The music industry has for years resurrected deceased artists through the use of holographic technology. It was used at the 2014 Billboard Awards to bring the late Michael Jackson back to the stage and is being planned to stage a tour with Whitney Houston.
Jamaican music industry front-man Joe Bogdanovich says that Jamaica has come close to having hologram-based concerts in the past, notably of late singers Bob Marley, Bunny Wailer and Peter Tosh:
We thought about it a bunch of times for Reggae Sumfest, we held negotiations and discussions and came very close to doing something with Bob Marley a number of years ago.
According to artiste manager Copeland Forbes, there were plans to have a holographic Marley perform alongside his former Wailer mates Tosh and the only living Wailer, Bunny, at London’s O2 arena in 2012. He said:
Bunny Wailer had the idea at that time to get a hologram of Bob and Peter beside him on the stage. It would have been good for the Jamaica 50th independence celebrations. we even had it set out, but then the funding for everything got a bit ridiculous.
Information and communication technology lecturer Ssyade Gayle said that it could take a minimum of J$9 million to produce a hologram of a deceased artist and that while the idea of using holographic technology to stage concerts for late reggae artistes is not improbable in Jamaica, sourcing resources may prove tedious:
We would need to have the right software application and technologies to do this. I don’t believe the technical competencies are not in Jamaica for us to do that. We don’t have the resources, which is really the problem, but I believe it’s doable, and I wouldn’t be surprised if we don’t have that sort of technology already being explored. It’s not far-fetched. it’s just for someone to have the vision to make it happen and just get the right people in place.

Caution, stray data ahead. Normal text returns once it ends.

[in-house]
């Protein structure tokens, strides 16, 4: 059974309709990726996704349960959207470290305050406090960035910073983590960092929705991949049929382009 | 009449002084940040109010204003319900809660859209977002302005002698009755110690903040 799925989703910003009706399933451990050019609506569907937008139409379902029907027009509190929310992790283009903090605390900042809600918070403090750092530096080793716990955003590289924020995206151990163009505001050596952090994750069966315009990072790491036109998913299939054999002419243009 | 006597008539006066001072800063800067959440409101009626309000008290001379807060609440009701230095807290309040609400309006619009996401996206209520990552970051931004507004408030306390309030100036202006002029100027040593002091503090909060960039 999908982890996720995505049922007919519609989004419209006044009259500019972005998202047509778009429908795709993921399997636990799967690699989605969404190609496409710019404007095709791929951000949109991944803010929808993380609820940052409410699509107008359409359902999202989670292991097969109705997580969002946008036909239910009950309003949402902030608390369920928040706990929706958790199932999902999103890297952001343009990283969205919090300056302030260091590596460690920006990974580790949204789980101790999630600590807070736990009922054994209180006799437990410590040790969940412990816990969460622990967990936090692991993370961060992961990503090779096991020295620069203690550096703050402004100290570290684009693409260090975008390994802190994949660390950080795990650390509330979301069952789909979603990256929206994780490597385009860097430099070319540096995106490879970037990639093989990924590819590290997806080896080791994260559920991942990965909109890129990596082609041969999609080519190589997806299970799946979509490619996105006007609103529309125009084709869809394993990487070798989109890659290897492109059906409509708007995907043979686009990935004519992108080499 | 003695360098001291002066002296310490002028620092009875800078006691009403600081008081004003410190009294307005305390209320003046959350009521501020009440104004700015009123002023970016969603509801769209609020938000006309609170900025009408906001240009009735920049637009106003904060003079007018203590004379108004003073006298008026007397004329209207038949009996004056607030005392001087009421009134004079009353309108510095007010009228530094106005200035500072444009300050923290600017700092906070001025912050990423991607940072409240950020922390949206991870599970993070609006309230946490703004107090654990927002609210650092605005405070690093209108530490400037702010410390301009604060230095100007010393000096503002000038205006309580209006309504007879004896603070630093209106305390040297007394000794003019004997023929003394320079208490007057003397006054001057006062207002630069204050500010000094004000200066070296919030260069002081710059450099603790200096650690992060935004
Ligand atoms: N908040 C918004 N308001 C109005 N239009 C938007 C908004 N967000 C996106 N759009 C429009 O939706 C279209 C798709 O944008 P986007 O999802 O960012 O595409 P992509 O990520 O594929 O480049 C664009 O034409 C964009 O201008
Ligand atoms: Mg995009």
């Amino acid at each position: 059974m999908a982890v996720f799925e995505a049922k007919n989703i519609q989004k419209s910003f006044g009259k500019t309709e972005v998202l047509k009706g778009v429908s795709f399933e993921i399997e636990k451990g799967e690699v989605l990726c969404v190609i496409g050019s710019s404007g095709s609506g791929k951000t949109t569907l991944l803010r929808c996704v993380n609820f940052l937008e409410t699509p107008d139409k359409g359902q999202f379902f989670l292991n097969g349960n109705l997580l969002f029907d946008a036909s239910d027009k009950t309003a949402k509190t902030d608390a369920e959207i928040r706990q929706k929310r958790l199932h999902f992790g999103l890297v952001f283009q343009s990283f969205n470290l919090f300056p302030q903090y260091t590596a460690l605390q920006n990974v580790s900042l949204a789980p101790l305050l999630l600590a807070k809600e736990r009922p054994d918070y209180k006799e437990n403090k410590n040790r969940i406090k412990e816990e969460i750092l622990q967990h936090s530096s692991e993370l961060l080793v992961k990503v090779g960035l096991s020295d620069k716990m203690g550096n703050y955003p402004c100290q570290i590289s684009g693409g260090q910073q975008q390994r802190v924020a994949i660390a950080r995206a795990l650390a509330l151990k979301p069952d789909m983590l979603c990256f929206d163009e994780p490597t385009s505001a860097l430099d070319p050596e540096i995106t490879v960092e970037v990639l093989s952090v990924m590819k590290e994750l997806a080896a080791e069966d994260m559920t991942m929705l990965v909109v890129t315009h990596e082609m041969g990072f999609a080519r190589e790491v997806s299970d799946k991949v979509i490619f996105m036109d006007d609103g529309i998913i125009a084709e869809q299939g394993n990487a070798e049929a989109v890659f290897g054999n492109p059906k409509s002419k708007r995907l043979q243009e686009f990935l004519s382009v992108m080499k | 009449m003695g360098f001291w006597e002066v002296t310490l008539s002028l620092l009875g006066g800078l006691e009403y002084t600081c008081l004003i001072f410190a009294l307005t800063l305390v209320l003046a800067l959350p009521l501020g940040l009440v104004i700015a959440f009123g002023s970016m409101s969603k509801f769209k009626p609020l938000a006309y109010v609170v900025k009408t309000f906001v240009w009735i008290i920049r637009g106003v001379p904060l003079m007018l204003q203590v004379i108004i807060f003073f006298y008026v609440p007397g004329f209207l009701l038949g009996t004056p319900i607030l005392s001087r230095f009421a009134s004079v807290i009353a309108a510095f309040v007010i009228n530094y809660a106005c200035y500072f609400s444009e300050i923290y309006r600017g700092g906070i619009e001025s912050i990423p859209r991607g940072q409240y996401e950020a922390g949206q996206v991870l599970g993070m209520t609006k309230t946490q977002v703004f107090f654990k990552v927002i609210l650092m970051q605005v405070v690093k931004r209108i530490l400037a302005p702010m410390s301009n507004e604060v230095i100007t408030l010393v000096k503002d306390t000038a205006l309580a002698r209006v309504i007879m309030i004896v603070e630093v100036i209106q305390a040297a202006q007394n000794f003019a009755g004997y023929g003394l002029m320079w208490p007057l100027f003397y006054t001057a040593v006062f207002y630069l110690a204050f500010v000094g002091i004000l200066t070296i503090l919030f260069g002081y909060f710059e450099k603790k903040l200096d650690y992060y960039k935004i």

He explained that holograms are essentially computer-generated illusions using algorithms to mimic attributes of the artiste:
Hologram technology is, basically, the use of light to project images to give you the illusion of you witnessing something real. In Whitney Houston’s case, they will probably use some of her video performances then different technologies to project light and give you the illusion as if she is performing live on stage. It’s similar in nature to the development of 3D characters. Advanced algorithms can take different attributes of the person, like their hands and height … and when all of that is put into an algorithm, it automatically generates an image and creates the illusion.
For Bogdanovich, the process to host hologram events would only be worth it if it was connected to a greater cause like a charity:
It’ll do more good that way, and maybe attract more support for sponsorship or investment, to give back to a community, perhaps a school, or enhance someone that can maybe build that computer lab with cutting-edge technology – just something that makes a difference. The technology is better now, so you’d have to bring in the right people for the right reasons as opposed to exaggerated financial reasons to make it work. These things need to be funded, to give opportunities to youth so they can get a piece of the pie, that’s the trick. There’s a lot that can happen in this country, and I think there are some people who are thinking about it and willing to go the distance and make it happen, and that is the key.